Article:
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The Nazi Menace: Hitler, Churchill, Roosevelt, Stalin, and the Road to War Audiobook

The Nazi Menace: Hitler, Churchill, Roosevelt, Stalin, and the Road to War

Author: Benjamin Carter Hett Narrator: Raphael Corkhill Release Date: August 2020

A panoramic narrative of the years leading up to the Second World War—a tale of democratic crisis, racial conflict, and a belated recognition of evil, with profound resonance for our own time. Berlin, November 1937. Adolf Hitler meets with his military commanders to impress upon them the urgent necessity for a war of aggression in eastern Europe. Some generals are unnerved by the Führer’s grandiose plan, but these dissenters are silenced one by one, setting in motion events that will culminate in the most calamitous war in history. Benjamin Carter Hett takes us behind the scenes in Berlin, London, Moscow, and Washington, revealing the unsettled politics within each country in the wake of the German dictator’s growing provocations. He reveals the fitful path by which anti-Nazi forces inside and outside Germany came to understand Hitler’s true menace to European civilization and learned to oppose him, painting a sweeping portrait of governments under siege, as larger-than-life figures struggled to turn events to their advantage. As in The Death of Democracy, his acclaimed history of the fall of the Weimar Republic, Hett draws on original sources and newly released documents to show how these long-ago conflicts have unexpected resonances in our own time. To read The Nazi Menace is to see past and present in a new and unnerving light. A Macmillan Audio production from Henry Holt and Company

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The Feud That Sparked the Renaissance: How Brunelleschi and Ghiberti Changed the Art World Audiobook

The Feud That Sparked the Renaissance: How Brunelleschi and Ghiberti Changed the Art World

Author: Paul Robert Walker Narrator: Simon Vance Release Date: August 2020

Joining the bestsellers Longitude and Galileo’s Daughter, a lively and intriguing tale of two artists whose competitive spirit brought to life one of the world’s most magnificent structures and ignited the Renaissance The dome of the Santa Maria del Fiore, the great cathedral of Florence, is among the most enduring symbols of the Renaissance, an equal to the works of Leonardo and Michelangelo. Its designer was Filippo Brunelleschi, a temperamental architect and inventor who rediscovered the techniques of mathematical perspective. Yet the completion of the dome was not Brunelleschi’s glory alone. He was forced to share the commission with his archrival, the canny and gifted sculptor Lorenzo Ghiberti. In this lush, imaginative history—a fascinating true story of artistic genius and personal triumph—Paul Robert Walker breathes life into these two talented, passionate artists and the competitive drive that united and dived them. As it illuminates fascinating individuals from Donatello and Masaccio to Cosimo de’Medici and Leon Battista Alberti, The Feud That Sparked the Renaissance offers a glorious tour of 15th-century Florence, a bustling city on the verge of greatness in a time of flourishing creativity, rivalry, and genius.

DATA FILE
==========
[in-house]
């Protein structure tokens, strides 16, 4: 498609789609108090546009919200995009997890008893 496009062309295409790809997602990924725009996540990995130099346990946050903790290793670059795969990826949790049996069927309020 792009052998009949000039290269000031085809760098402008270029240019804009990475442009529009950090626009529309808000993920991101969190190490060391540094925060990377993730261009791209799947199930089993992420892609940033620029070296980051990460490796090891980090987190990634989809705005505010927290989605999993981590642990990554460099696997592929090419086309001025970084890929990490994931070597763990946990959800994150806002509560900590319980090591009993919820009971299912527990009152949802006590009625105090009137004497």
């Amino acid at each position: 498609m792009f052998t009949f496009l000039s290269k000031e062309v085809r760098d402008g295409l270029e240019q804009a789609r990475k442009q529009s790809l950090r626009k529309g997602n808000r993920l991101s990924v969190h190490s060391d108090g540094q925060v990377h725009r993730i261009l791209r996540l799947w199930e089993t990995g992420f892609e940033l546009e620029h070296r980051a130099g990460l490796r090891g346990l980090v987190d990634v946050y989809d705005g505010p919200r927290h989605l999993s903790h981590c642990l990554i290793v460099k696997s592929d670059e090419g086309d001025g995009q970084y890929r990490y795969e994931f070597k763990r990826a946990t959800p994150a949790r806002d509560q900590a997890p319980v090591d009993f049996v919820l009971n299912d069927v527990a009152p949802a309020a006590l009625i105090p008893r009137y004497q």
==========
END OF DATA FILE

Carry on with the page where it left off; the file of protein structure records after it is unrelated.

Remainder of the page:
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World of Our Fathers: The Journey of the East European Jews to America and the Life They Found and M Audiobook

World of Our Fathers: The Journey of the East European Jews to America and the Life They Found and M

Author: Irving Howe Narrator: David Colacci Release Date: August 2020

In the late nineteenth and early twentieth centuries, two million Jewish immigrants poured into America, leaving places like Warsaw or the Russian shtetls to pass through Ellis Island and start over in the New World. This is a 'brilliant' account of their stories (the New York Times). Though some moved on to Philadelphia, Chicago, and other points west, many of these new citizens settled in New York City, especially in Manhattan's teeming tenements. Like others before and after, they struggled to hold on to the culture and community they brought from their homelands, all the while striving to escape oppression and find opportunity. They faced poverty and crime, but also experienced the excitement of freedom and previously unimaginable possibilities. Over the course of decades, from the 1880s to the 1920s, they were assimilated into the great melting pot as the Yiddish language slowly gave way to English; work was found in sweatshops; children were sent to both religious and secular schools; and, for the lucky ones, the American dream was attained-if not in the first generation, then by the second or third. Nominated for a National Book Critics Circle Award, World of Our Fathers explores the many aspects of this time and place in history, from the political to the cultural.

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Condottieri, The: The History of Italy’s Elite Mercenaries during the Middle Ages and Renaissance Audiobook

Condottieri, The: The History of Italy’s Elite Mercenaries during the Middle Ages and Renaissance

Author: Charles River Editors Narrator: Stephen Platt Release Date: August 2020